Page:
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Maintenance Chemotherapy Improves Survival in High-Risk Rhabdomyosarcoma


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In the phase III RMS 2005 trial reported by Gianni Bisogno, MD, and colleagues in The Lancet Oncology, maintenance vinorelbine and low-dose continuous cyclophosphamide was associated with nonsignificant improvement in disease-free survival and significantly improved overall survival vs no further treatment in patients with high-risk rhabdomyosarcoma in remission after standard therapy.

Gianni Bisogno, MD

Gianni Bisogno, MD

Study Details

In the open-label study, 371 patients from 102 hospitals in 14 countries who achieved remission after standard therapy (nine cycles of ifosfamide, vincristine, dactinomycin with or without doxorubicin, and surgery or radiotherapy, or both) were randomly assigned between April 2006 and December 2016 to receive maintenance chemotherapy (n = 185) or to stop treatment (n = 186). Patients were aged 6 months to 21 years old, and had rhabdomyosarcoma considered to be at high risk of relapse. Maintenance chemotherapy consisted of six 4-week cycles of vinorelbine 25 mg/m2 on days 1, 8, and 15, and daily oral cyclophosphamide 25 mg/m2 on days 1 to 28 of each cycle. 

The primary outcome was disease-free survival in the intention-to-treat population.

Disease-Free and Overall Survival

Median follow-up was 60.3 months. Disease-free survival at 5 years was 77.6% in the maintenance chemotherapy group vs 69.8% in the control group (hazard ratio [HR] = 0.68, 95% confidence interval [CI] = 0.45–1.02, P = .061). Overall survival at 5 years was 86.5% vs 73.7% (HR = 0.52, P = .0097).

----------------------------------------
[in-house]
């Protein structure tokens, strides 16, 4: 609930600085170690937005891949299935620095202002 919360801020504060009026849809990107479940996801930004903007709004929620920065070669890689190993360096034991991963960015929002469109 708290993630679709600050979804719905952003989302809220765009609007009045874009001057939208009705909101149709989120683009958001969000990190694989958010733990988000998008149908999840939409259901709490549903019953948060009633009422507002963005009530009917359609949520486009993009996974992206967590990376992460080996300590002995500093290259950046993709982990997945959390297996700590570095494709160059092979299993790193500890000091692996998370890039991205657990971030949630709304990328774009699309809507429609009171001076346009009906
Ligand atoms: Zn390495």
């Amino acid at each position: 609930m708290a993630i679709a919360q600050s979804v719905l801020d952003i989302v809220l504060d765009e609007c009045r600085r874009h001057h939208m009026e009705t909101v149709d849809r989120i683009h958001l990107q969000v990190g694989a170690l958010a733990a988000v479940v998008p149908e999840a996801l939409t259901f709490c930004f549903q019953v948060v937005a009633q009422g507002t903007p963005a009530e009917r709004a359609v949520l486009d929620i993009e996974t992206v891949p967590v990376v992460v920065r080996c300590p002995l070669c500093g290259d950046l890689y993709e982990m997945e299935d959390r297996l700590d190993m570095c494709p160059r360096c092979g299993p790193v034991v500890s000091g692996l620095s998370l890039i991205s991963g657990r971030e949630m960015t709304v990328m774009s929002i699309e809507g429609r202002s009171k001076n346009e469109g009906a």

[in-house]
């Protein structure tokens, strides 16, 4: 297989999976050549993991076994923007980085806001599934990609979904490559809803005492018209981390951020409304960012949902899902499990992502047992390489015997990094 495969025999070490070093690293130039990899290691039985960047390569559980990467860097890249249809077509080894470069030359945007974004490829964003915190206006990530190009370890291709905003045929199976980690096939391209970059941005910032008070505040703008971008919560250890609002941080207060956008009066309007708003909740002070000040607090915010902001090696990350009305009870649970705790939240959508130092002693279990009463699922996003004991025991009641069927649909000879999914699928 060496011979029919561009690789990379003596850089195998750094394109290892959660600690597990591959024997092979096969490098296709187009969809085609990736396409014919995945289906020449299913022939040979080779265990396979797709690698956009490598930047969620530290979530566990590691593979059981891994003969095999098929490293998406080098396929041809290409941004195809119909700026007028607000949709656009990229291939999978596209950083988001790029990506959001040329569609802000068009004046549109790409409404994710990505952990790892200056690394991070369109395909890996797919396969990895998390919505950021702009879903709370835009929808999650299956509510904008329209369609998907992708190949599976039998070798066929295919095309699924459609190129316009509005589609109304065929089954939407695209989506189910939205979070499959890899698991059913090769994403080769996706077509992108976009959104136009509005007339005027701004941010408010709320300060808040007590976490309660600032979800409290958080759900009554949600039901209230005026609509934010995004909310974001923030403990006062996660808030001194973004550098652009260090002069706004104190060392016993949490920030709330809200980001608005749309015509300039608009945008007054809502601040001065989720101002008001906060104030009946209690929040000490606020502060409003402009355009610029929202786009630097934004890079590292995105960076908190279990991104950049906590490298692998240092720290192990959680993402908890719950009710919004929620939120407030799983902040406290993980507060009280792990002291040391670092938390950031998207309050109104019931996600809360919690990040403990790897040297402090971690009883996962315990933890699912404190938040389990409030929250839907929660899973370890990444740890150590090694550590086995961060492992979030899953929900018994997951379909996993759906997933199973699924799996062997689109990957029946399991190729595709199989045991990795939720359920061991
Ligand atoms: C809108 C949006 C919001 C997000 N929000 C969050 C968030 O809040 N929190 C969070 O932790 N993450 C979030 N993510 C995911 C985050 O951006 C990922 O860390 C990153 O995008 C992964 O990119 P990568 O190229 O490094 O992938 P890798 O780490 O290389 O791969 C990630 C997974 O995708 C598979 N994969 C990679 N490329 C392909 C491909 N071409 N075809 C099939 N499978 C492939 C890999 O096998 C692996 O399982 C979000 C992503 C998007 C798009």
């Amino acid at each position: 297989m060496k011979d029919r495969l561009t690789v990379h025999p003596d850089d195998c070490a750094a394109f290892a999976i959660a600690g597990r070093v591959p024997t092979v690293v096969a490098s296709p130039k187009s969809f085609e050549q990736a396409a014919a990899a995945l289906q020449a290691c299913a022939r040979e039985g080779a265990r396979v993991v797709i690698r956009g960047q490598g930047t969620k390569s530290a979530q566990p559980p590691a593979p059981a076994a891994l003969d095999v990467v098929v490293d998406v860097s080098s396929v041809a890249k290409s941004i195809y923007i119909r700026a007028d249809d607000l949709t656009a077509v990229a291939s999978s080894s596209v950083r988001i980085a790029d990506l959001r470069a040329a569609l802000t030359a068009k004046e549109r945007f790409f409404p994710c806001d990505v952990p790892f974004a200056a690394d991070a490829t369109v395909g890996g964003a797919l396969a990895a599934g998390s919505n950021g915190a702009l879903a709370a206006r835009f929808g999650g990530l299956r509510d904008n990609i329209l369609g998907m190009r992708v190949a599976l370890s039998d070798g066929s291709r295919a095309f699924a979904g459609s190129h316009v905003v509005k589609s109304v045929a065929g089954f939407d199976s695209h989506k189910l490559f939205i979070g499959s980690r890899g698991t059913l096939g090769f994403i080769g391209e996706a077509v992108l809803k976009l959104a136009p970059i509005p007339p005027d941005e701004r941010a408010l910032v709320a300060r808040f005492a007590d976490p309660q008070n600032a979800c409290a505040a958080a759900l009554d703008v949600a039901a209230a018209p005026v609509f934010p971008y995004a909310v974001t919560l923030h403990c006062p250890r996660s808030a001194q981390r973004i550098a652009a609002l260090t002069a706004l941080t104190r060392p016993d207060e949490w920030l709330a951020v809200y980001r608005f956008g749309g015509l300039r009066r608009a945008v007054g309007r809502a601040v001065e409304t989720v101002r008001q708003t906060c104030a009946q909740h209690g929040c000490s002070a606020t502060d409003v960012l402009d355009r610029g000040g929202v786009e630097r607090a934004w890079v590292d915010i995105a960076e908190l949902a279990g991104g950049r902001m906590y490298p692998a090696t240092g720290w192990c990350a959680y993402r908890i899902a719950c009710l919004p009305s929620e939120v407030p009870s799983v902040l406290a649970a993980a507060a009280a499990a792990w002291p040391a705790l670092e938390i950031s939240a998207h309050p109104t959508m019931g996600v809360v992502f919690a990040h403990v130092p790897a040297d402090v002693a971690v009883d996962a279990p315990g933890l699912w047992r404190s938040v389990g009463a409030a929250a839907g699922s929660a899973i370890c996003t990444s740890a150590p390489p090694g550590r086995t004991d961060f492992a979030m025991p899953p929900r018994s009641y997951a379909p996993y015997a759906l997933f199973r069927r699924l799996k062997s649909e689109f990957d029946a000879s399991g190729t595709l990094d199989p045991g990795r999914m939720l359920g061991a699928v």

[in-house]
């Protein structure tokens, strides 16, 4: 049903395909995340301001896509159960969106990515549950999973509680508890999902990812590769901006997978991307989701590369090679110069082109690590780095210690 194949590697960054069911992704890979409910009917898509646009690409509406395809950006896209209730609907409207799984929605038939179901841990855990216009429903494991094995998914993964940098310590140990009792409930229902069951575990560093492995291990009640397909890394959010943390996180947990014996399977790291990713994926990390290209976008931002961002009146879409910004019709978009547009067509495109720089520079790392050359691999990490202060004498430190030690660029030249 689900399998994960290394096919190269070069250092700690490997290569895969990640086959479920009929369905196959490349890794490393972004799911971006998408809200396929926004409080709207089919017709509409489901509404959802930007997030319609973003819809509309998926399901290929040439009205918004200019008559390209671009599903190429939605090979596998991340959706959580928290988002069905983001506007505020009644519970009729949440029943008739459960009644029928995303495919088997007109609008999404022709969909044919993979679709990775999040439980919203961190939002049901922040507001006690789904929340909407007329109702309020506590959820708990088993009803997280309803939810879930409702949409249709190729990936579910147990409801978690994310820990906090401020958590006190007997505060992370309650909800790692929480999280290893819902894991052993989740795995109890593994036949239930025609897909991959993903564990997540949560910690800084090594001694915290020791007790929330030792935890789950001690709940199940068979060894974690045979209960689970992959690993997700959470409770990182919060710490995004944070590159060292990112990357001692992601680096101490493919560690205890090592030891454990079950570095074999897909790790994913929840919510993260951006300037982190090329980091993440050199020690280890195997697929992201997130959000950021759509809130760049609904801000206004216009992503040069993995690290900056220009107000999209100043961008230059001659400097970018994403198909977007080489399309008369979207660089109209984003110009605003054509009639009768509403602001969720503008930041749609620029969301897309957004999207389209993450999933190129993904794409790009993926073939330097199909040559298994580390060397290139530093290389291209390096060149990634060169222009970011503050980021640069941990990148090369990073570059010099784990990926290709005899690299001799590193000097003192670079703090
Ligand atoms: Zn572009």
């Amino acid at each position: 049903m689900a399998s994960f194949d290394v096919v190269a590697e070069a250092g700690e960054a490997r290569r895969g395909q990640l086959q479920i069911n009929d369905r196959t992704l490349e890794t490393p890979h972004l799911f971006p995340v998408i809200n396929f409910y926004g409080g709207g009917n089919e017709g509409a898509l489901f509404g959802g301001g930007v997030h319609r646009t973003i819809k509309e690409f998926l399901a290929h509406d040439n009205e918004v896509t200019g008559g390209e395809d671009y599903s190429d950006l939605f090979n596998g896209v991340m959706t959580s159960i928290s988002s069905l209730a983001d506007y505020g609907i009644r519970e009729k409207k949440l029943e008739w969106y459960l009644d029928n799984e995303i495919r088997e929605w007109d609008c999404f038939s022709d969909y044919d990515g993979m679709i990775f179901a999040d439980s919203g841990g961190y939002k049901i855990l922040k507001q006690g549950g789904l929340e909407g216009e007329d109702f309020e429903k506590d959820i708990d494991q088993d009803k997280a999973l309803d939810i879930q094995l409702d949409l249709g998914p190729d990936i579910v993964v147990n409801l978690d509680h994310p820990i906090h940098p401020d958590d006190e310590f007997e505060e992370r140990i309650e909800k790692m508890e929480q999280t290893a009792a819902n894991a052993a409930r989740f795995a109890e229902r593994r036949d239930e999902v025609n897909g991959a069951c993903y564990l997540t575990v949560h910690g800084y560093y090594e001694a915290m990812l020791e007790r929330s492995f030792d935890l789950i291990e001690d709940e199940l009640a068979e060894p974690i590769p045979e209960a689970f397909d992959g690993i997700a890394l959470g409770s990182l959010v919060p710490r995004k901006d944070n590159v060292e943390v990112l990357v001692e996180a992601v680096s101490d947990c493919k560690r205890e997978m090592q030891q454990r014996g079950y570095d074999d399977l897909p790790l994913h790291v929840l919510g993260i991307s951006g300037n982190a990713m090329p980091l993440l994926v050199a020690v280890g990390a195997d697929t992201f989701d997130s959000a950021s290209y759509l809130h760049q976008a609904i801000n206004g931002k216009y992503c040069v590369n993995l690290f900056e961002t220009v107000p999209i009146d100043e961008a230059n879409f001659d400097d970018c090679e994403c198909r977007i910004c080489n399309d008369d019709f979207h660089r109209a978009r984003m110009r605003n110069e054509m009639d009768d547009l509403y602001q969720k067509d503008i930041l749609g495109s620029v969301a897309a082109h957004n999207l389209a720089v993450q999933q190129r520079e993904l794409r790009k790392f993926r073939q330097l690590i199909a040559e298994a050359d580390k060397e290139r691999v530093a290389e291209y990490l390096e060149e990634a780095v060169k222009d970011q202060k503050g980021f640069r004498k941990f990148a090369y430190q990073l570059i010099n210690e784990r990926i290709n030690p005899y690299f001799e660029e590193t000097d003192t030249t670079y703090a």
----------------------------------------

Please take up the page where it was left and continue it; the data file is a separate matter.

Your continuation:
In per-protocol analysis in 367 patients, 5-year disease-free survival was 77.8% in the maintenance chemotherapy group vs 69.6% in the control group (HR = 0.67, 95% CI = 0.44–1.01, P = .053) and 5-year overall survival was 86.3% vs 73.5% (HR = 0.53, P = .011).

KEY POINTS

  • Improvement in disease-free survival with maintenance chemotherapy approached statistical significance.
  • Maintenance chemotherapy was associated with better overall survival.

Toxicity During Maintenance Therapy

Among the patients who received maintenance chemotherapy, grade 3 or 4 hematologic toxicity consisted of neutropenia in 82% of patients, leukopenia in 75%, anemia in 10%, and thrombocytopenia in 1%. Grade 3 infection occurred in 31%, including fever and neutropenia in 24%, and grade 3 gastrointestinal adverse events occurred in 5%. Grade 4 nonhematologic toxicity occurred in one patient (neurologic toxicity). 

The investigators concluded, “Adding maintenance chemotherapy seems to improve survival for patients with high-risk rhabdomyosarcoma. This approach will be the new standard of care for patients with high-risk rhabdomyosarcoma in future European paediatric soft tissue sarcoma Study Group trials.”

Dr. Bisogno, of the Haematology Oncology Division, Department of Women’s and Children’s Health, University of Padova, is the corresponding author for The Lancet Oncology article.

Disclosure: The study was funded by Fondazione Citta della Speranza, Association Leon Berard Enfant Cancereux, Clinical Research Hospital Program (French Ministry of Health), and Cancer Research UK. For full disclosures of the study authors, visit thelancet.com.

The content in this post has not been reviewed by the American Society of Clinical Oncology, Inc. (ASCO®) and does not necessarily reflect the ideas and opinions of ASCO®.
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